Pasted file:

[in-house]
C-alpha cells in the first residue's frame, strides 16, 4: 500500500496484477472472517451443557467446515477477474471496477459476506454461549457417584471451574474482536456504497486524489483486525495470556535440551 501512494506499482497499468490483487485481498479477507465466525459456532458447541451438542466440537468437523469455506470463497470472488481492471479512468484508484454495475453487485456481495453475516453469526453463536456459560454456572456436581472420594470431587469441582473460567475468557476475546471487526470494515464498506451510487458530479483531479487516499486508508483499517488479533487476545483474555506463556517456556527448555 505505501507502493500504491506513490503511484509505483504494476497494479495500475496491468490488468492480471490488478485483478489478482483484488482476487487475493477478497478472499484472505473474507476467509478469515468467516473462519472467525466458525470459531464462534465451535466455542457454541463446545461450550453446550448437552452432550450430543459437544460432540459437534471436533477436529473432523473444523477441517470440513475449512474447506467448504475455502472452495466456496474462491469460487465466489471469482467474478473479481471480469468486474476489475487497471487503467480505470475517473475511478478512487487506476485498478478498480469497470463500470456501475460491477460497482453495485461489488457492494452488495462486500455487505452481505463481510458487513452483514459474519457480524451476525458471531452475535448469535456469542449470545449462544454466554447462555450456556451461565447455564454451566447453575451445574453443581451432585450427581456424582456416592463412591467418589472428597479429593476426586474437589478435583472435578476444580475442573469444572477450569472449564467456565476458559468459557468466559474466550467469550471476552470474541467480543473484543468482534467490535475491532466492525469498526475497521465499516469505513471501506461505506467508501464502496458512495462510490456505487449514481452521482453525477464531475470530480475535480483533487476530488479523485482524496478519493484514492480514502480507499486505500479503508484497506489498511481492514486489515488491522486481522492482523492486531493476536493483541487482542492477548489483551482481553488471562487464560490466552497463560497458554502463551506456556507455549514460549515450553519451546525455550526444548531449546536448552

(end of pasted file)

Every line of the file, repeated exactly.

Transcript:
[in-house]
C-alpha cells in the first residue's frame, strides 16, 4: 500500500496484477472472517451443557467446515477477474471496477459476506454461549457417584471451574474482536456504497486524489483486525495470556535440551 501512494506499482497499468490483487485481498479477507465466525459456532458447541451438542466440537468437523469455506470463497470472488481492471479512468484508484454495475453487485456481495453475516453469526453463536456459560454456572456436581472420594470431587469441582473460567475468557476475546471487526470494515464498506451510487458530479483531479487516499486508508483499517488479533487476545483474555506463556517456556527448555 505505501507502493500504491506513490503511484509505483504494476497494479495500475496491468490488468492480471490488478485483478489478482483484488482476487487475493477478497478472499484472505473474507476467509478469515468467516473462519472467525466458525470459531464462534465451535466455542457454541463446545461450550453446550448437552452432550450430543459437544460432540459437534471436533477436529473432523473444523477441517470440513475449512474447506467448504475455502472452495466456496474462491469460487465466489471469482467474478473479481471480469468486474476489475487497471487503467480505470475517473475511478478512487487506476485498478478498480469497470463500470456501475460491477460497482453495485461489488457492494452488495462486500455487505452481505463481510458487513452483514459474519457480524451476525458471531452475535448469535456469542449470545449462544454466554447462555450456556451461565447455564454451566447453575451445574453443581451432585450427581456424582456416592463412591467418589472428597479429593476426586474437589478435583472435578476444580475442573469444572477450569472449564467456565476458559468459557468466559474466550467469550471476552470474541467480543473484543468482534467490535475491532466492525469498526475497521465499516469505513471501506461505506467508501464502496458512495462510490456505487449514481452521482453525477464531475470530480475535480483533487476530488479523485482524496478519493484514492480514502480507499486505500479503508484497506489498511481492514486489515488491522486481522492482523492486531493476536493483541487482542492477548489483551482481553488471562487464560490466552497463560497458554502463551506456556507455549514460549515450553519451546525455550526444548531449546536448552